Long before the wider public and policy-makers were paying any attention to the issue of climate change, scientists were already suggesting that burning coal and other human activities were adding to the natural greenhouse gas effect. That was in the 19th century. Two centuries later, and we haven’t made much progress.

Climate change is now understood and accepted by most, but acted upon only by some. Extreme weather conditions over the past decade have resulted in economic losses of nearly $200 billion a year. Over time, this is expected to intensify. Just this year, here in India we experienced a horrendous monsoon. Who will help reduce the impact of climate change?

Let me share a personal example. I knew a colleague who was purchasing a home in the US. He was told that he should budget $500 for monthly electricity expenses, since that was what most of his colleagues living in similar placed paid each month. It turned out his bills never crossed the $200 mark in a month. It is an exciting prospect to imagine the possibility of reducing electricity consumption in homes in the United States by 60% and the impact that could have.

At the other end of the spectrum, there are the millions of people around the world who do not have access to electricity. Energy consumption in these nations will only increase as development reaches the doorsteps of many.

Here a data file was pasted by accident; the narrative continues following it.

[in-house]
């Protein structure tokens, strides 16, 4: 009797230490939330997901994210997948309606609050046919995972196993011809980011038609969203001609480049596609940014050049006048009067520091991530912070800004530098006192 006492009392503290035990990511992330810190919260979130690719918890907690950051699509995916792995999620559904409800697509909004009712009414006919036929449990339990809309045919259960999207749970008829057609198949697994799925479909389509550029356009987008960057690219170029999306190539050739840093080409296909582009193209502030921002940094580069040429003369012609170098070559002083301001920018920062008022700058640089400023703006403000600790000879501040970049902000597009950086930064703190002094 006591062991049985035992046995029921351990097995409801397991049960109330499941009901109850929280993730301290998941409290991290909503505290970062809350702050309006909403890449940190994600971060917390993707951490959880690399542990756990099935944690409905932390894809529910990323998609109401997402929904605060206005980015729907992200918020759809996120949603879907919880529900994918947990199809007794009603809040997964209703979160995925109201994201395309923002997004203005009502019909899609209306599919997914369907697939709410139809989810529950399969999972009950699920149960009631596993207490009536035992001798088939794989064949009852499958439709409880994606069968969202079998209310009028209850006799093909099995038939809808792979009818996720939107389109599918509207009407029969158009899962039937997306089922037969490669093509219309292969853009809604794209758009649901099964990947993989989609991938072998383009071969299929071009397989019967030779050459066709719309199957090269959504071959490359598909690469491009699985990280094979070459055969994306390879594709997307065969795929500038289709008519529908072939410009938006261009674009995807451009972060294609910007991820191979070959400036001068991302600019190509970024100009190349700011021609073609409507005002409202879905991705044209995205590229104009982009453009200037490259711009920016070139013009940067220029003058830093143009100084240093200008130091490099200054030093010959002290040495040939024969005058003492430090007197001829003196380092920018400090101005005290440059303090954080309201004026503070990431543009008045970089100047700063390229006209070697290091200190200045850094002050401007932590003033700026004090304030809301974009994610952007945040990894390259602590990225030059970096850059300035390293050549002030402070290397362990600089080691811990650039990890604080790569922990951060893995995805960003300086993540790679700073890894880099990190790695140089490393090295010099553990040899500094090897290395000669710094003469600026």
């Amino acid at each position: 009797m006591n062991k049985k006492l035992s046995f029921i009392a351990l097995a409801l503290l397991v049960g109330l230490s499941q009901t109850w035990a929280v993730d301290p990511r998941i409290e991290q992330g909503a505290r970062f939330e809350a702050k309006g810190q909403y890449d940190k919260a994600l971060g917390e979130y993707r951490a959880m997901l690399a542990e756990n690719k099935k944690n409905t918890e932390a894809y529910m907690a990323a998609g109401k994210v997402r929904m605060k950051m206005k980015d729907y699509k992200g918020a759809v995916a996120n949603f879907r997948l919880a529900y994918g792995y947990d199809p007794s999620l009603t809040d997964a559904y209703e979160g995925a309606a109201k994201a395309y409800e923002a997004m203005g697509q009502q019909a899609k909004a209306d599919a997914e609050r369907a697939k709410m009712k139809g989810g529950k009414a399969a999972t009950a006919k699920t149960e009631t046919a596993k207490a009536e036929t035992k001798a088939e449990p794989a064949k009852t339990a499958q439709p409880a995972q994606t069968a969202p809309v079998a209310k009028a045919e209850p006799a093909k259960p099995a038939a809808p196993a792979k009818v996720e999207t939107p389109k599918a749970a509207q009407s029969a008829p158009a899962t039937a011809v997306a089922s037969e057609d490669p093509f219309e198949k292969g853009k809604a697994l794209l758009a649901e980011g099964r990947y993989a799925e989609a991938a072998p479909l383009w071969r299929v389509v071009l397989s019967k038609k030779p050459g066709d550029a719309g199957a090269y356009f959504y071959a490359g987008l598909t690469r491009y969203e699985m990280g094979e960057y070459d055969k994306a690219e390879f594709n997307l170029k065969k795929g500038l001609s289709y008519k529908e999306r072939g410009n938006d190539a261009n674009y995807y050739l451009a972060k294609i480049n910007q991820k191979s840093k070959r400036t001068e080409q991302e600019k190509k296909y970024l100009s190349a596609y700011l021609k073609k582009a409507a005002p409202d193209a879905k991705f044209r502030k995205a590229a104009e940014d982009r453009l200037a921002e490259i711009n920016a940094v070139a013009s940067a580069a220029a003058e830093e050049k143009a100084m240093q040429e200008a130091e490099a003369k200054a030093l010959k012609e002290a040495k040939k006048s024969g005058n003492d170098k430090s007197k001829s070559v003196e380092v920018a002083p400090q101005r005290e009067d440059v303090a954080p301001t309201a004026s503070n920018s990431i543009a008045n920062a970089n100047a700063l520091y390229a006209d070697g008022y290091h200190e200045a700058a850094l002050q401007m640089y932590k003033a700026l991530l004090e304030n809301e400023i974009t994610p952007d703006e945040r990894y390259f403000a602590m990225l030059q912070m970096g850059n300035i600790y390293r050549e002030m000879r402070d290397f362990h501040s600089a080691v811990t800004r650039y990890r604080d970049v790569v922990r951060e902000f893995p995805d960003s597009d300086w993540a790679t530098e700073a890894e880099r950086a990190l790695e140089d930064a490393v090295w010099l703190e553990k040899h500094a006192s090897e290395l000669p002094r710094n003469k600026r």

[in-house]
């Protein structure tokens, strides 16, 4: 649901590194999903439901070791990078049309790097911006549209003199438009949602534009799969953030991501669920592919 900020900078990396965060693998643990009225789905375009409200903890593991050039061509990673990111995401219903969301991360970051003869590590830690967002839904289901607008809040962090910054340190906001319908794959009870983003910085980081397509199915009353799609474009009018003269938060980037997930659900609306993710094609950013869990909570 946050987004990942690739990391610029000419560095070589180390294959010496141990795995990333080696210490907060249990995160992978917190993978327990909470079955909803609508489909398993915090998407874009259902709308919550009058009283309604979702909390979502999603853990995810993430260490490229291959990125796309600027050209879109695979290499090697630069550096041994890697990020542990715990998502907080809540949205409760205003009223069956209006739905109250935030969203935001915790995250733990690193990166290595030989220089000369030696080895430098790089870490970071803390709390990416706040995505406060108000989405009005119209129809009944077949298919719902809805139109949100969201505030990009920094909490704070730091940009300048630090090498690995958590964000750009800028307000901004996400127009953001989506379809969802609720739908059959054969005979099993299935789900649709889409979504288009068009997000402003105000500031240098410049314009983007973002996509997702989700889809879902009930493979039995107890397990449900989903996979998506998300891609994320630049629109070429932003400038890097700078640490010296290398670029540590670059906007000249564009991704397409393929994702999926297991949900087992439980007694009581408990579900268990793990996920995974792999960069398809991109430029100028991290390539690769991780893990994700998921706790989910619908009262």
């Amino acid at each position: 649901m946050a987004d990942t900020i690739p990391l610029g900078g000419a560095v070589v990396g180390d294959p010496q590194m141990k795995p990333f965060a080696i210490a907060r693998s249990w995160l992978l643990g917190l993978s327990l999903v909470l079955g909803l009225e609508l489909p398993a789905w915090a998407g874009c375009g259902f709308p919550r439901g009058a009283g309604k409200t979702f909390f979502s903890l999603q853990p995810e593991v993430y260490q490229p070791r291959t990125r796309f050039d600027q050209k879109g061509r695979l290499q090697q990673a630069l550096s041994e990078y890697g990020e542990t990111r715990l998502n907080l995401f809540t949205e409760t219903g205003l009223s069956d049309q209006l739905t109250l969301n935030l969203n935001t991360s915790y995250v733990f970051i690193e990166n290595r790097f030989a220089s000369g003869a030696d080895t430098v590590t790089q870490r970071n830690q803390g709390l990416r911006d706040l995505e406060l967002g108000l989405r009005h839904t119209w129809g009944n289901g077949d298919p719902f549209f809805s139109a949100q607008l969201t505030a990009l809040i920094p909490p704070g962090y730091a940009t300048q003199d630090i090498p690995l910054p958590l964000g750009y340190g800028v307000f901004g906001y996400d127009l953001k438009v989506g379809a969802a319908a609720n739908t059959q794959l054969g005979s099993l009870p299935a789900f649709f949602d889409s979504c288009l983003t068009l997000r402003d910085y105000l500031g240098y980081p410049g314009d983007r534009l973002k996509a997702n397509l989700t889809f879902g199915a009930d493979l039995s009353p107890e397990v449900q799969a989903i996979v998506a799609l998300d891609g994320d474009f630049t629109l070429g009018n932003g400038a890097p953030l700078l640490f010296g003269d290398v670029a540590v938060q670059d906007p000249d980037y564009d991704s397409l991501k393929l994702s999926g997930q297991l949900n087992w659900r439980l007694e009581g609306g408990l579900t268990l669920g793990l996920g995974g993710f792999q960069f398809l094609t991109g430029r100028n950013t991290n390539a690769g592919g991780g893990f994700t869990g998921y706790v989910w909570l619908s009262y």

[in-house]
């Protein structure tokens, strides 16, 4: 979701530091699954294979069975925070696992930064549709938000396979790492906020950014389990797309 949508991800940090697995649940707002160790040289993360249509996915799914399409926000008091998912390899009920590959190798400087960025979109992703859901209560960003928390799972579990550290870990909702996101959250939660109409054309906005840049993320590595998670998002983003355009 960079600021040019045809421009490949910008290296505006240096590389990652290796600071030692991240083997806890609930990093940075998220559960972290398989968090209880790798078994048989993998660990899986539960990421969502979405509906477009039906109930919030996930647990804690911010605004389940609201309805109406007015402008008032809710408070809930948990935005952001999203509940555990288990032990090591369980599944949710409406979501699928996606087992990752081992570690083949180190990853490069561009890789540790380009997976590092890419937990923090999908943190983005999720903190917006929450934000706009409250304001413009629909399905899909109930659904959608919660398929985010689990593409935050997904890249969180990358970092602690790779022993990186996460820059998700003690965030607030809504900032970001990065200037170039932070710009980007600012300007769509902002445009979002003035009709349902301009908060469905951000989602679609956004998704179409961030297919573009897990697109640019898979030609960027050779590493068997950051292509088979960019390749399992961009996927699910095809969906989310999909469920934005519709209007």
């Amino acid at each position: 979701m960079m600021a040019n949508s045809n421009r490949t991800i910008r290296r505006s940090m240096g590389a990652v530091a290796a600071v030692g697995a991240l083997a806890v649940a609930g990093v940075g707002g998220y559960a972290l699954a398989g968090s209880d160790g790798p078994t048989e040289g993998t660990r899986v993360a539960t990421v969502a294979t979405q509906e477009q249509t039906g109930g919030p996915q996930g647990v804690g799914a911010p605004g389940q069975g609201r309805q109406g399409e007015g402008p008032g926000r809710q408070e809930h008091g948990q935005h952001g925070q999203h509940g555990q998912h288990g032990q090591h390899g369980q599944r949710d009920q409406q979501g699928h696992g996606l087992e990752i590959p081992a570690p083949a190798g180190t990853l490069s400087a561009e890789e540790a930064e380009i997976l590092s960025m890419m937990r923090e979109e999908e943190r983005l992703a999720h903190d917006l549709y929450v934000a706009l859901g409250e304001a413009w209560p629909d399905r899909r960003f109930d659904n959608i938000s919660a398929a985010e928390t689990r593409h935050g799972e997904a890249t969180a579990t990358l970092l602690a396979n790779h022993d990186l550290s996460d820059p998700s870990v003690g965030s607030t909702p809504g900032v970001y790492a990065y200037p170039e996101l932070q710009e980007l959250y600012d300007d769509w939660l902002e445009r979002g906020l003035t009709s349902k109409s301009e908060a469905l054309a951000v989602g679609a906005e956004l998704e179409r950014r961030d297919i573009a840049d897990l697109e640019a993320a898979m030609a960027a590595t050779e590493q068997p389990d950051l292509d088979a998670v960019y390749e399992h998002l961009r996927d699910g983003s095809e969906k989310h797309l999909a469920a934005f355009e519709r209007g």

It is clear that consumers of developed nations will need to find a way to lower their carbon footprint to ensure that the increasing footprint in emerging nations can be accommodated for the sake of a sustainable world economy. But developing nations still have a responsibility. The development path in these nations must be very different from that followed by developed nations. GDP growth per unit of energy consumed needs to be disproportionately higher than before, especially as populations grow.

The intended nationally determined contributions indicate that even in 2030, the carbon footprint of residents of developing nations will be far lower than developed nations, despite the actions being taken by both. Rather than use this as a platform for negotiation, it may be fitting to see it as an opportunity to do more and give future generations a better chance of survival.

We have many challenges ahead of us. How do we reduce the carbon footprint of developed nations? And how do we ensure that the newly developing nations are able to grow in a carbon-efficient manner? Some say the technologies that can make this happen are not yet widely available. For the sake of our children, let us hope that this happens sooner rather than later, and that it occurs in an egalitarian way to facilitate the survival of life on earth as we know it.

The author is one of 79 signatories to an open letter from CEOs to world leaders urging climate action. 

Author: Anand G. Mahindra, Chairman and Managing Director, Mahindra & Mahindra Group

Image: A child embraces a globe shaped balloon during a rally held ahead of the start of the 2015 Paris World Climate Change Conference, known as the COP21 summit, in Rome, Italy , November 29, 2015. REUTERS/Alessandro Bianchi